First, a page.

You’ve Got Two – Why Not Two Monitors?

Research recently conducted by Gartner (Justifying Large PC Screens and Dual Monitors, Fiering, 26 Feb 2010) suggests increasing the screen real estate used by computer users will increase efficiency while lowering error rates. If an organization plans to proceed in this direction there are some parameters to consider to be most effective.

To understand this concept many computers today have the ability to display the contents of a screen on multiple displays. Either the image can be cloned meaning a single instance on two screens or the desktop can be extended. Extending the desktop enables multiple full windows to be opened that will independently interact with the user.

It is easy to imagine the potentials having two monitors with windows open on each. It is less necessary to switch between windowed applications, information may be referenced from an inactive window on one monitor and used in work processes in active window on another monitor. Having multiple screens also allows programs such as email and calendaring systems referenced throughout the day to remain on smaller monitors while tasks and active work are completed on a second larger monitor. The benefits for dual displays come with some caveats.

Dual monitor users require hardware and operating systems that will support dual displays. Graphic processing units must be able to phyiscally support dual displays. Typically GPUs will have multiple interfaces to universally support VGA or DVI interfaces on monitors. An organization deciding to invest in dual displays should consider single GPUs with dual displays. They should also standardize on only purchasing monitors with dual VGA and DVI inputs. Most good GPUs are not a part of the motherboard and should be PCIe interface cards. Minimum resolution on these GPUs should be greater than 1280×1024 to gain the greatest benefit. Monitor sizes should be greater than 19″ (diagonal) and sizes of 21″ and 22″ are preferred. Monitors should not exceed 24″ widescreen diagonal lengths as many cubicle offices would have a hard time supporting desk and shelving units.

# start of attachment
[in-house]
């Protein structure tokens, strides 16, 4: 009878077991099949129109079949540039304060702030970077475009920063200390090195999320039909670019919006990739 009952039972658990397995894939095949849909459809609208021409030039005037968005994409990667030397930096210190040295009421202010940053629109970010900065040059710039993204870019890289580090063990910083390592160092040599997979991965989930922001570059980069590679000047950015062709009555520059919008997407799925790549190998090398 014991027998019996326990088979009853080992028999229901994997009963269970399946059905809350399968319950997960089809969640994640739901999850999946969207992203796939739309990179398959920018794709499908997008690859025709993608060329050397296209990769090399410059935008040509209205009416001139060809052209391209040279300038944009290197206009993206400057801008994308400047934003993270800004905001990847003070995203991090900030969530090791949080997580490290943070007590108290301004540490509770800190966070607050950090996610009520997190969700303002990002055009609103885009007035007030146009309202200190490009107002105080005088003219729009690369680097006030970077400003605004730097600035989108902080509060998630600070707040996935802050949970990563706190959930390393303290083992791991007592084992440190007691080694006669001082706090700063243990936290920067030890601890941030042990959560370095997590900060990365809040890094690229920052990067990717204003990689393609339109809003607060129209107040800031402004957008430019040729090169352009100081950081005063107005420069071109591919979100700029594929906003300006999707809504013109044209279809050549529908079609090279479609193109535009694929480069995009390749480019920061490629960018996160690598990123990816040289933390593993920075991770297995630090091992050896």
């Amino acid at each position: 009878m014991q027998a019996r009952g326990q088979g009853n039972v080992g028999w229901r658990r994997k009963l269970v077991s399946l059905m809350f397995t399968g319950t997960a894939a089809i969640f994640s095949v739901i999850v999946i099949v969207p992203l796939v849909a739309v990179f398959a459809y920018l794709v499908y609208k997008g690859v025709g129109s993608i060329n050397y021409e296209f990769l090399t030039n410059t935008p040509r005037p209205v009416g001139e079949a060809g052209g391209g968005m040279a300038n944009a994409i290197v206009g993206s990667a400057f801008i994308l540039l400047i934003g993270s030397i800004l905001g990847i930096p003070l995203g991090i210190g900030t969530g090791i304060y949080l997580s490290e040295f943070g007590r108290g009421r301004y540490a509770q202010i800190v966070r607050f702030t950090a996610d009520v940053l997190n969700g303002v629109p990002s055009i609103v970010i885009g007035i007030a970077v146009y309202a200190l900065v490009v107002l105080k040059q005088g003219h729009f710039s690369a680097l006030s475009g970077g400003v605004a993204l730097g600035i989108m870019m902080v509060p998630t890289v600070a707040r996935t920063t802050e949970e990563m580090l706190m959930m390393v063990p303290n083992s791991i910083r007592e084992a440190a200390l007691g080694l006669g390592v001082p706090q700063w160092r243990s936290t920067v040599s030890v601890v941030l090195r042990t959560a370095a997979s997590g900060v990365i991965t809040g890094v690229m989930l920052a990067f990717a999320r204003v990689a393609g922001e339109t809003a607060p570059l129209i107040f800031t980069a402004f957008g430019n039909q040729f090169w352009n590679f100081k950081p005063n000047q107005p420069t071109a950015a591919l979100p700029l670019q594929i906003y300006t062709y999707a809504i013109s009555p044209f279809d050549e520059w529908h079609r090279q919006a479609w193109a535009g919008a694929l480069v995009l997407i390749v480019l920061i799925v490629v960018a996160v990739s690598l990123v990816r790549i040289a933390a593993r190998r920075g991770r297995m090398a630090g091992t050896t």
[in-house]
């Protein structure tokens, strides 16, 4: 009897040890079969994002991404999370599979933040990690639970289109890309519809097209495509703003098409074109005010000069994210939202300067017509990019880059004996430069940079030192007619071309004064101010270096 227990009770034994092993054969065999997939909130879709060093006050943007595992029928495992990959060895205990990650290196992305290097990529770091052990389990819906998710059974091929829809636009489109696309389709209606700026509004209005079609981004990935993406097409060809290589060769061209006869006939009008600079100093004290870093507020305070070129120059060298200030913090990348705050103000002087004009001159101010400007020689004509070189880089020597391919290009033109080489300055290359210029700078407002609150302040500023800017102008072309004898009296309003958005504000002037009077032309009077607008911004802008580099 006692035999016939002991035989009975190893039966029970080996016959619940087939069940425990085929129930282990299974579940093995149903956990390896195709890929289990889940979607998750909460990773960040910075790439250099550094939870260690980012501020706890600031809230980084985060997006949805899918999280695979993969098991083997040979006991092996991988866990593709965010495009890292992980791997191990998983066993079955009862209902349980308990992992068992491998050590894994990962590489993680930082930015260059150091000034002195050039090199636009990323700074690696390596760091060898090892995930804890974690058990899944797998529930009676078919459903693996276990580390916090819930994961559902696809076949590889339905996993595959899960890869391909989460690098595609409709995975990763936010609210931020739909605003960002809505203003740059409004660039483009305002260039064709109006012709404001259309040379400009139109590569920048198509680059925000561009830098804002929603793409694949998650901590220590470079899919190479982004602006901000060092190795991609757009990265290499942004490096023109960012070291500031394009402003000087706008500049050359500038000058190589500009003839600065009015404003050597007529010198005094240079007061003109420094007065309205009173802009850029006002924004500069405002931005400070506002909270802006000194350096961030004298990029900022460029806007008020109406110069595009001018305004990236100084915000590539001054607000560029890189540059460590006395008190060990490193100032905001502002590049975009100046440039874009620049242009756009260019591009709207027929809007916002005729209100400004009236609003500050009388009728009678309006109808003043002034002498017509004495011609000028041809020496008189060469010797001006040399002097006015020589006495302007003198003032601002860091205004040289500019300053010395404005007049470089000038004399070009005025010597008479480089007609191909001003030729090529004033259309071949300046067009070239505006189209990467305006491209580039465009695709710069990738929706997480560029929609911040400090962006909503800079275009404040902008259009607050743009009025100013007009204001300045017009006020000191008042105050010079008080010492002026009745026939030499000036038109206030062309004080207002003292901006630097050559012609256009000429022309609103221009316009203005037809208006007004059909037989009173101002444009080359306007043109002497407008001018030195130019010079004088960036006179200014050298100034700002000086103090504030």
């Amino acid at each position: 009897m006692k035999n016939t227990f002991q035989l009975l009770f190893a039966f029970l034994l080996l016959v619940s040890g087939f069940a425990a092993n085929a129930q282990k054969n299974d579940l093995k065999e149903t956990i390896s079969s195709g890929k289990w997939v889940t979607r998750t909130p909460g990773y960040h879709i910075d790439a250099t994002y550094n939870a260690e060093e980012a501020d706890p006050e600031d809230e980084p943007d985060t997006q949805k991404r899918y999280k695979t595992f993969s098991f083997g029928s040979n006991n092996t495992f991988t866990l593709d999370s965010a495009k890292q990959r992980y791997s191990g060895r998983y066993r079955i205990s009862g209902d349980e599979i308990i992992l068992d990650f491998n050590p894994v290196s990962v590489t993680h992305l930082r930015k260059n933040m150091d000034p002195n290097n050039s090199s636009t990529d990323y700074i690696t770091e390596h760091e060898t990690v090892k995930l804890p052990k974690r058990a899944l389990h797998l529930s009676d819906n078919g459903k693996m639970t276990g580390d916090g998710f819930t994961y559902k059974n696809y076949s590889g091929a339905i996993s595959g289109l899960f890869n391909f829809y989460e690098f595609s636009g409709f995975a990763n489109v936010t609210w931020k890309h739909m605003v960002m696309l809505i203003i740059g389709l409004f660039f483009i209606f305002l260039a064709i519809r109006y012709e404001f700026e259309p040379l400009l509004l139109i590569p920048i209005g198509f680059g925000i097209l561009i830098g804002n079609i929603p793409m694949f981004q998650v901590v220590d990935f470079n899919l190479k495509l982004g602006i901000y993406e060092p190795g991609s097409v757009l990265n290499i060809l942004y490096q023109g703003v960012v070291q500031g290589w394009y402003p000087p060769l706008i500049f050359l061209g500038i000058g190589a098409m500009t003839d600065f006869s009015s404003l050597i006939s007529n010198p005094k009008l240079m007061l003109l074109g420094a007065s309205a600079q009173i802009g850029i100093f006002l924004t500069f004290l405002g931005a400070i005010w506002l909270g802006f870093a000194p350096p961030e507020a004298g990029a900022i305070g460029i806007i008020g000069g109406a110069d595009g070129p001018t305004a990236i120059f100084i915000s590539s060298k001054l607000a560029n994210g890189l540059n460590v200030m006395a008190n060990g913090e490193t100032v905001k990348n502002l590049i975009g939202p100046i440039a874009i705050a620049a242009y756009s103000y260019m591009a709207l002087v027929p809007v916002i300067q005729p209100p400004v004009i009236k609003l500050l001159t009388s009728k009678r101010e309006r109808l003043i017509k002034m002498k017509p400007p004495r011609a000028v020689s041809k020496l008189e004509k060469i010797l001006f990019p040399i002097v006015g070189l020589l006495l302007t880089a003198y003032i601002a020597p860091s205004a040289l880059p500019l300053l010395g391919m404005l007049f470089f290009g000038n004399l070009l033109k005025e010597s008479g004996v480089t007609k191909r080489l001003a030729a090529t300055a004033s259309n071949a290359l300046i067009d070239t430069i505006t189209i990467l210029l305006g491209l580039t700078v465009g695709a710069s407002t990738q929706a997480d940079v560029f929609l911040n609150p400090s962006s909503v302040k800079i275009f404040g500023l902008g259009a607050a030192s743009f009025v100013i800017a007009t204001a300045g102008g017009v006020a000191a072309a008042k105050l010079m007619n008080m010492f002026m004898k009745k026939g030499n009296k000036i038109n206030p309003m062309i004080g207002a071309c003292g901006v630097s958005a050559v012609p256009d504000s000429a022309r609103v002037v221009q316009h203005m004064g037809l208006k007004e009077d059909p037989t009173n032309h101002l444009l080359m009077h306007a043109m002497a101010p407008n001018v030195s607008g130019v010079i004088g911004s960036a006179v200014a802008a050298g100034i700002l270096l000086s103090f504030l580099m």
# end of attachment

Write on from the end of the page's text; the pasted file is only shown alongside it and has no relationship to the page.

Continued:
The user must also be considered. Dual displays work well for visually impaired users. Special consideration must be considered for visually impaired users that cannot view resolutions below1280x1024. These obstacles may be addressed by using larger  monitor(s). Power use and distribution should also be considered. If a user utilizes an UPS or battery backup the primary monitor should be the only one on the UPS to maximize battery life. Users who already have confined or limited workspace may not benefit from an additional monitor. The reduced desktop space may inhibit or decrease efficiencies.

Larger LCD displays are inexpensive and prices are decreasing rapidly in coming years. For systems with graphically intensive applications such as games and some video editing tasks a single large monitor may suffice. The options and alternatives grow as time progress.

Conclusion & Planning

You may find adding a monitor increase your efficiency when working on tasks. Before planning the purchase of additional monitor ask yourself a few questions.

1) Will my current computer support dual monitors.

a) If not can I install a dual head video card

i.) The two types are AGP or PCIe (very old machines may still use PCI)

2) Do I have the work space for another monitor

3) Can I reasonable view resolutions greater than or equal to 1280×1024?

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